Betty and Bobby replaced the wood stairs on the south end of the building on Park Avenue with custom-built steel stairs. They took the measurements home with them to South Carolina one summer and brought the new steel set back on a car trailer. “I couldn’t believe it. We cut it and welded it up there and then brought it down here, and that thing fit just like a glove. It’s probably the most sturdy thing on the building,” she said. Those outdoor stairs lead up to the second-story apartments. There is a covered hallway that leads to the residences, and each one has an individual entrance. Betty said they poured cement down into the walls when they built the property, so it is, as she says, “solid as heck.” They extended the deck on the back of the property to include a small garden area. A few sets of covered tables and chairs welcome guests to the yard, and a colorful hammock hangs between two trees. “Sometimes we’d have about 30 people playing horseshoes and having a barbecue out there on a Friday night,” Betty said. “And the kids really like sleeping on the hammock.”

She said the Pink Elephant and The Laff-a-Lot (now known as South Beach Bar & Grille) were the only other restaurants on the island besides The Temptation in the 1950s. “Bobby and I would come down three or four times every year in the winter and work on the apartment buildings and fix things, until he passed away in 2012. I still do some things. I know how to do it, but I can’t do it all by myself,” Betty said. She fondly recalled that the first things she and Bobby built together in Boca Grande were a pair of end tables and a coffee table with a glass top for their apartment. As a matter of fact, her television sits on an original table she made with Bobby in the 1950s. “When I got a bigger TV, I just put a larger piece of plywood on top and I glued it. I’m not one for fancy stuff. I like to use what I got,” Betty said.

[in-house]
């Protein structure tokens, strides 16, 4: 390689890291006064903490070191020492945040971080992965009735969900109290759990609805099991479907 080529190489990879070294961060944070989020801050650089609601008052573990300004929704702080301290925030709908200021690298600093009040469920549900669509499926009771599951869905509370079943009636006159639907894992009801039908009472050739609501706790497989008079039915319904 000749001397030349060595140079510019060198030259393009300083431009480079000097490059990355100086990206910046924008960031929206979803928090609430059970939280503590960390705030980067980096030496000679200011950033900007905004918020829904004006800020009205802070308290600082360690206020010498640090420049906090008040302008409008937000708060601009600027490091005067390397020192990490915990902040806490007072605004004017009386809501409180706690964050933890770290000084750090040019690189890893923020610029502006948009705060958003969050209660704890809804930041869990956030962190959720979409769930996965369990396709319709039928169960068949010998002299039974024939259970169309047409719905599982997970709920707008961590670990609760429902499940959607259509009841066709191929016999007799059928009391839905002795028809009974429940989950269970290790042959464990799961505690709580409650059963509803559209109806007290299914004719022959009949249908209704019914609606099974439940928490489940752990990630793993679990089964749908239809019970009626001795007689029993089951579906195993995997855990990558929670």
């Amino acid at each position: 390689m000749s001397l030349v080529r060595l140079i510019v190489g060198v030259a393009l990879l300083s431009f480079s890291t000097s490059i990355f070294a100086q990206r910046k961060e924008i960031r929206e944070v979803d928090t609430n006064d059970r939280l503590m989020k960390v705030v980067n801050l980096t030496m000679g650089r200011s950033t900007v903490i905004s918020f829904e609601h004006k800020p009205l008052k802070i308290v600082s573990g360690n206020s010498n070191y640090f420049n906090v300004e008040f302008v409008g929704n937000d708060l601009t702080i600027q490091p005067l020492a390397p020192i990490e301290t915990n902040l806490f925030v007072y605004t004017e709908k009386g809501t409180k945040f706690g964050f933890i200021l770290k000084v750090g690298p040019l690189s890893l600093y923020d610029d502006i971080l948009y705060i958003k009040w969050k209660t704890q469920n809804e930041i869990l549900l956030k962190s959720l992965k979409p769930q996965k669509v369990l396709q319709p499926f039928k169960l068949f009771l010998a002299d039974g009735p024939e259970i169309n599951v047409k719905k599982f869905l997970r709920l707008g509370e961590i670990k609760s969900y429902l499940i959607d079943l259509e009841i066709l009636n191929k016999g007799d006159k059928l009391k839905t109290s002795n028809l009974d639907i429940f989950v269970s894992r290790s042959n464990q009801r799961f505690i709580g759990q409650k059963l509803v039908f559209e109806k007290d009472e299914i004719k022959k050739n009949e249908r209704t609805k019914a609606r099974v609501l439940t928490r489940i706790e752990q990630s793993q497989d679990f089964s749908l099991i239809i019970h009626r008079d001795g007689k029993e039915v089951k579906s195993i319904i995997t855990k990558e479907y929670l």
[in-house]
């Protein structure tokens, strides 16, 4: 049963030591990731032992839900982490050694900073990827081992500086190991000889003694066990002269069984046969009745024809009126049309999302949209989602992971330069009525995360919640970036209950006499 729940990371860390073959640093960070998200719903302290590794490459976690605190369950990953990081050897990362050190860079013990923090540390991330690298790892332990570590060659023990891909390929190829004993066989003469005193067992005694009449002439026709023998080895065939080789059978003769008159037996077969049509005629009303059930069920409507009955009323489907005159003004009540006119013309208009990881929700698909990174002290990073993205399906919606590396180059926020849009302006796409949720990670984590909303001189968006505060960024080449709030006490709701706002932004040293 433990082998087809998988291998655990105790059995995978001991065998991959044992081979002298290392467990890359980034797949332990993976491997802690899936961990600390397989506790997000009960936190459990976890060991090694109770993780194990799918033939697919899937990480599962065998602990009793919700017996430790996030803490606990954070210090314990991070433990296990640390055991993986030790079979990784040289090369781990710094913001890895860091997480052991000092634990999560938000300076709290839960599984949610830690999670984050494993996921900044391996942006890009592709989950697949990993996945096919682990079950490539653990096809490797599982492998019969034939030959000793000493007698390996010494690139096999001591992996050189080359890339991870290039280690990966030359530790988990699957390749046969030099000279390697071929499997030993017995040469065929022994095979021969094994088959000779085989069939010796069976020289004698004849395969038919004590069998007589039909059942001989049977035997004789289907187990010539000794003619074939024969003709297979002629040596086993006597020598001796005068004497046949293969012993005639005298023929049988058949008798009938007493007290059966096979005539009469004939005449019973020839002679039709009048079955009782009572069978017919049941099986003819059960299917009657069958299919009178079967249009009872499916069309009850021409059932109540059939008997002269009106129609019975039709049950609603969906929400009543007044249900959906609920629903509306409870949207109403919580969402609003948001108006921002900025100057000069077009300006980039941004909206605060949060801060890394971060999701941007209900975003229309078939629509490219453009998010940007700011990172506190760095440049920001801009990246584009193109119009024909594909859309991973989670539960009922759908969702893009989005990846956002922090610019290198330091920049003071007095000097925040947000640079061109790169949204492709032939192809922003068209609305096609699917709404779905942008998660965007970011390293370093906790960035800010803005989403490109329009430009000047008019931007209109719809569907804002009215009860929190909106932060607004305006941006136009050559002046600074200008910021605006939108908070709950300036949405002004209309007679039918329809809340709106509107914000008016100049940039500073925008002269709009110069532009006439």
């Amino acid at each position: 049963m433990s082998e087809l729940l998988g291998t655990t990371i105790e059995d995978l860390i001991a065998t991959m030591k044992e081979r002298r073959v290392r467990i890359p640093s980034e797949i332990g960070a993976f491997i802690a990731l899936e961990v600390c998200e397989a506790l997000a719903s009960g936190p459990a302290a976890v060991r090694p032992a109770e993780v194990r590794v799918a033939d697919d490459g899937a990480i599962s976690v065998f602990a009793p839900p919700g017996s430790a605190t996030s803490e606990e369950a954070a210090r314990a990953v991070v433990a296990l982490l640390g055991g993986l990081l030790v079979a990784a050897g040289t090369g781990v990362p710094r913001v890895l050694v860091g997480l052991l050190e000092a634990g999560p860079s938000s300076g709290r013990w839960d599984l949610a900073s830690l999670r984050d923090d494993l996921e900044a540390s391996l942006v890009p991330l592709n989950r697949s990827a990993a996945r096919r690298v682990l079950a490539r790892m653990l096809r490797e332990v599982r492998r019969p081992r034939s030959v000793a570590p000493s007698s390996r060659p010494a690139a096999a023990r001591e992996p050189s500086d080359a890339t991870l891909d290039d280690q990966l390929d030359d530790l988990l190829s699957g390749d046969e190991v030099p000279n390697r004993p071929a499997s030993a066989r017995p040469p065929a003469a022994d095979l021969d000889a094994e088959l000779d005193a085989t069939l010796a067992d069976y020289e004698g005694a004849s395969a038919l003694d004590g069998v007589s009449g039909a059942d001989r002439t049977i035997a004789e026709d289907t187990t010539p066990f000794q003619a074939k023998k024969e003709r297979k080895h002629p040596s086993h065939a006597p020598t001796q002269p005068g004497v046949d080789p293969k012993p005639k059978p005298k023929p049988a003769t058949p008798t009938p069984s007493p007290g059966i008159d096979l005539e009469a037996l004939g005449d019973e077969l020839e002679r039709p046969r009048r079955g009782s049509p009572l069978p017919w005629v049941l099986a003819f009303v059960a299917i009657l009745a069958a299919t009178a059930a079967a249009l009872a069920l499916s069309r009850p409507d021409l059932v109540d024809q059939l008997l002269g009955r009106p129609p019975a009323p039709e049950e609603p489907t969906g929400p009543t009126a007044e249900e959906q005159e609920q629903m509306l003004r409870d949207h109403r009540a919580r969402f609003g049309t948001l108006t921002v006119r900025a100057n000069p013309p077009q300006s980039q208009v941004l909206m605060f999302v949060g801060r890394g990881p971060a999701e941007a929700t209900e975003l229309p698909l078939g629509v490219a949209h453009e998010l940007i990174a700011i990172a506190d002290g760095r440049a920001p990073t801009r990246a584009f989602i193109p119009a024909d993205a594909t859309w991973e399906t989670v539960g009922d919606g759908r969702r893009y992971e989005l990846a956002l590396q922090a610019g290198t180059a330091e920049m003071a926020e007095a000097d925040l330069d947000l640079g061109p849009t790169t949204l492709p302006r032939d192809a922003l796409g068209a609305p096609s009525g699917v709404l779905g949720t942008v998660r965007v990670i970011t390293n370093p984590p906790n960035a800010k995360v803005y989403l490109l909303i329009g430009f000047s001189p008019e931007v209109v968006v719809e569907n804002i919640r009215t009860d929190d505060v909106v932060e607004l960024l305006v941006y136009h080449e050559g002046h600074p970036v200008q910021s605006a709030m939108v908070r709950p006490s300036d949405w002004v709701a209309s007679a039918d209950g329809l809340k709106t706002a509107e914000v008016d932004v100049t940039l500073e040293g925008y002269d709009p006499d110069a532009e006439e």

Betty and Bobby had three children together – Bobby Jr., Trisha and Claude, who was named after his grandfather. All of them currently live in South Carolina, and all of them enjoy coming down to Boca Grande with their kids. “They just love it here. My oldest son just left last Saturday, and my youngest son is coming in two weeks,” she said. Betty said Bobby also worked on many of the waterfront homes on the beach in Boca Grande. She recalled a few in particular, including the du Pont home and the Crowninshield house. She said things really didn’t start booming on the island until the 1980s. “My, how this island has changed throughout those years,” she said. For years the couple, married for almost 58 years, did things together like work on old Volkswagen cars and give a lot of love to their pets. Recently they had two dachshunds, Boca and Gaspar.

Betty said the secret to a successful marriage is to always say what you want to say, listen to your partner and hear what your partner says, and then just forget about it. “And never, ever go to bed angry,” she said. Betty is a strong, 80-year-old gal. She’s worked in the farm fields, she’s crawled under houses to lay pipe, she’s rebuilt car motors and made furniture. When a contractor who was hired to build a wooden fence around her home in South Carolina left before he finished the job, she did it herself. Betty and her twin brother, Jimmy, had a big family party last year to celebrate their 80th birthday. She has five grandchildren and four great-grandchildren. Her oldest grandson was married on the beach in Boca Grande almost seven years ago.

Betty was only in Boca Grande for a few days on this last visit. It was the weekend of the World’s Richest Tarpon Tournament, and she was here visiting with her sister-in-law, Kristi Lynn, and making more memories to add to her lifetime collection.